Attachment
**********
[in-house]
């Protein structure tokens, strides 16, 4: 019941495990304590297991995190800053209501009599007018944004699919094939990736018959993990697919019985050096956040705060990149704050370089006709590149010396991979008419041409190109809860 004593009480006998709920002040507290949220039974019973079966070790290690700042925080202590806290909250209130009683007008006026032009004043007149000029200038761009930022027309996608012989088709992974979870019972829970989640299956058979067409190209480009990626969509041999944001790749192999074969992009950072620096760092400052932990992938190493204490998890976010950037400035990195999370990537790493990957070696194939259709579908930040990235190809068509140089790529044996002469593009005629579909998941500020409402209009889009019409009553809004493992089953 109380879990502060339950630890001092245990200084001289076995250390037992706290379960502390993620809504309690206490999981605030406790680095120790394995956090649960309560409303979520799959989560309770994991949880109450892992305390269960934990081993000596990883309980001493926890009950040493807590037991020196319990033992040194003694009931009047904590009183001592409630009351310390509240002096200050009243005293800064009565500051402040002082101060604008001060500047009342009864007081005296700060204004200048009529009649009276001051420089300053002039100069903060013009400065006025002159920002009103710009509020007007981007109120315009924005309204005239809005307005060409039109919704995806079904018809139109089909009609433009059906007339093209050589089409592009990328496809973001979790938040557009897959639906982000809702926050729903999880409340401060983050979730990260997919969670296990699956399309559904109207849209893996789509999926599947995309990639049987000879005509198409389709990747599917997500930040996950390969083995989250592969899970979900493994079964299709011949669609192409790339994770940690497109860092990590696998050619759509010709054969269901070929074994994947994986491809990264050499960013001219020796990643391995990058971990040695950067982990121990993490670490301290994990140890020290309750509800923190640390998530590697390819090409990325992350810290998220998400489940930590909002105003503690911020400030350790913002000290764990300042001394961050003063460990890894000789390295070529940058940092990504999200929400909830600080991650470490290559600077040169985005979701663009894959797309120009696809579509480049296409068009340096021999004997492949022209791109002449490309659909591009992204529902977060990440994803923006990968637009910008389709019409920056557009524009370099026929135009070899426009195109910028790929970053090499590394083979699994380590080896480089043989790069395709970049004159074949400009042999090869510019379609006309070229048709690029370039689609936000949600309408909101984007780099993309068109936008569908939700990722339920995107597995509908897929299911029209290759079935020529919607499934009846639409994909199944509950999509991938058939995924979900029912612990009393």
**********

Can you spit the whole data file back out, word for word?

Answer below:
[in-house]
């Protein structure tokens, strides 16, 4: 019941495990304590297991995190800053209501009599007018944004699919094939990736018959993990697919019985050096956040705060990149704050370089006709590149010396991979008419041409190109809860 004593009480006998709920002040507290949220039974019973079966070790290690700042925080202590806290909250209130009683007008006026032009004043007149000029200038761009930022027309996608012989088709992974979870019972829970989640299956058979067409190209480009990626969509041999944001790749192999074969992009950072620096760092400052932990992938190493204490998890976010950037400035990195999370990537790493990957070696194939259709579908930040990235190809068509140089790529044996002469593009005629579909998941500020409402209009889009019409009553809004493992089953 109380879990502060339950630890001092245990200084001289076995250390037992706290379960502390993620809504309690206490999981605030406790680095120790394995956090649960309560409303979520799959989560309770994991949880109450892992305390269960934990081993000596990883309980001493926890009950040493807590037991020196319990033992040194003694009931009047904590009183001592409630009351310390509240002096200050009243005293800064009565500051402040002082101060604008001060500047009342009864007081005296700060204004200048009529009649009276001051420089300053002039100069903060013009400065006025002159920002009103710009509020007007981007109120315009924005309204005239809005307005060409039109919704995806079904018809139109089909009609433009059906007339093209050589089409592009990328496809973001979790938040557009897959639906982000809702926050729903999880409340401060983050979730990260997919969670296990699956399309559904109207849209893996789509999926599947995309990639049987000879005509198409389709990747599917997500930040996950390969083995989250592969899970979900493994079964299709011949669609192409790339994770940690497109860092990590696998050619759509010709054969269901070929074994994947994986491809990264050499960013001219020796990643391995990058971990040695950067982990121990993490670490301290994990140890020290309750509800923190640390998530590697390819090409990325992350810290998220998400489940930590909002105003503690911020400030350790913002000290764990300042001394961050003063460990890894000789390295070529940058940092990504999200929400909830600080991650470490290559600077040169985005979701663009894959797309120009696809579509480049296409068009340096021999004997492949022209791109002449490309659909591009992204529902977060990440994803923006990968637009910008389709019409920056557009524009370099026929135009070899426009195109910028790929970053090499590394083979699994380590080896480089043989790069395709970049004159074949400009042999090869510019379609006309070229048709690029370039689609936000949600309408909101984007780099993309068109936008569908939700990722339920995107597995509908897929299911029209290759079935020529919607499934009846639409994909199944509950999509991938058939995924979900029912612990009393």